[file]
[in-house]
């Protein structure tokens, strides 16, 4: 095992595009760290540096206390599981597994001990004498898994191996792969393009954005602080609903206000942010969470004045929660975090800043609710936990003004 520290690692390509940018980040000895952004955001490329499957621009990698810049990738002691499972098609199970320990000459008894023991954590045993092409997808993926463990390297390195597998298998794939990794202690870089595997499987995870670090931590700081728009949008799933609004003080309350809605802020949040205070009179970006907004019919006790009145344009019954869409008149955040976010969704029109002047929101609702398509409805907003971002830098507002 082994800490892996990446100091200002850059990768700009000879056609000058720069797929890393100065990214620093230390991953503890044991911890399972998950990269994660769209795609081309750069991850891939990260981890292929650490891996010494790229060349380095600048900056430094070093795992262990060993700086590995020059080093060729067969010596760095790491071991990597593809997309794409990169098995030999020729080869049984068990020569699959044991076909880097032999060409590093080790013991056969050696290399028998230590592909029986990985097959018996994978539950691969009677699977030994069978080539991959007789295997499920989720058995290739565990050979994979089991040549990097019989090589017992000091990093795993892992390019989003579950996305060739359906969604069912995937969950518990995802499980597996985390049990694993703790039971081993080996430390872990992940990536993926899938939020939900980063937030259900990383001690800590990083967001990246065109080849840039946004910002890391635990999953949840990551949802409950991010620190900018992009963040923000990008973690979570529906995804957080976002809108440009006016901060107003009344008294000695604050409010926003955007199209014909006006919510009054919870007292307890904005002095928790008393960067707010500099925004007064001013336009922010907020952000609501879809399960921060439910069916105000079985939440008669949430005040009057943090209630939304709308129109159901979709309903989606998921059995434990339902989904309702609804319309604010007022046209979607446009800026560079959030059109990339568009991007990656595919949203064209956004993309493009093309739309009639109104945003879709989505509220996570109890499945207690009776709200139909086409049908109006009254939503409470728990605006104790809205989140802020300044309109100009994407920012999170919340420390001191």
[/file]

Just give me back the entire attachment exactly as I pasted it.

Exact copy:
[in-house]
């Protein structure tokens, strides 16, 4: 095992595009760290540096206390599981597994001990004498898994191996792969393009954005602080609903206000942010969470004045929660975090800043609710936990003004 520290690692390509940018980040000895952004955001490329499957621009990698810049990738002691499972098609199970320990000459008894023991954590045993092409997808993926463990390297390195597998298998794939990794202690870089595997499987995870670090931590700081728009949008799933609004003080309350809605802020949040205070009179970006907004019919006790009145344009019954869409008149955040976010969704029109002047929101609702398509409805907003971002830098507002 082994800490892996990446100091200002850059990768700009000879056609000058720069797929890393100065990214620093230390991953503890044991911890399972998950990269994660769209795609081309750069991850891939990260981890292929650490891996010494790229060349380095600048900056430094070093795992262990060993700086590995020059080093060729067969010596760095790491071991990597593809997309794409990169098995030999020729080869049984068990020569699959044991076909880097032999060409590093080790013991056969050696290399028998230590592909029986990985097959018996994978539950691969009677699977030994069978080539991959007789295997499920989720058995290739565990050979994979089991040549990097019989090589017992000091990093795993892992390019989003579950996305060739359906969604069912995937969950518990995802499980597996985390049990694993703790039971081993080996430390872990992940990536993926899938939020939900980063937030259900990383001690800590990083967001990246065109080849840039946004910002890391635990999953949840990551949802409950991010620190900018992009963040923000990008973690979570529906995804957080976002809108440009006016901060107003009344008294000695604050409010926003955007199209014909006006919510009054919870007292307890904005002095928790008393960067707010500099925004007064001013336009922010907020952000609501879809399960921060439910069916105000079985939440008669949430005040009057943090209630939304709308129109159901979709309903989606998921059995434990339902989904309702609804319309604010007022046209979607446009800026560079959030059109990339568009991007990656595919949203064209956004993309493009093309739309009639109104945003879709989505509220996570109890499945207690009776709200139909086409049908109006009254939503409470728990605006104790809205989140802020300044309109100009994407920012999170919340420390001191």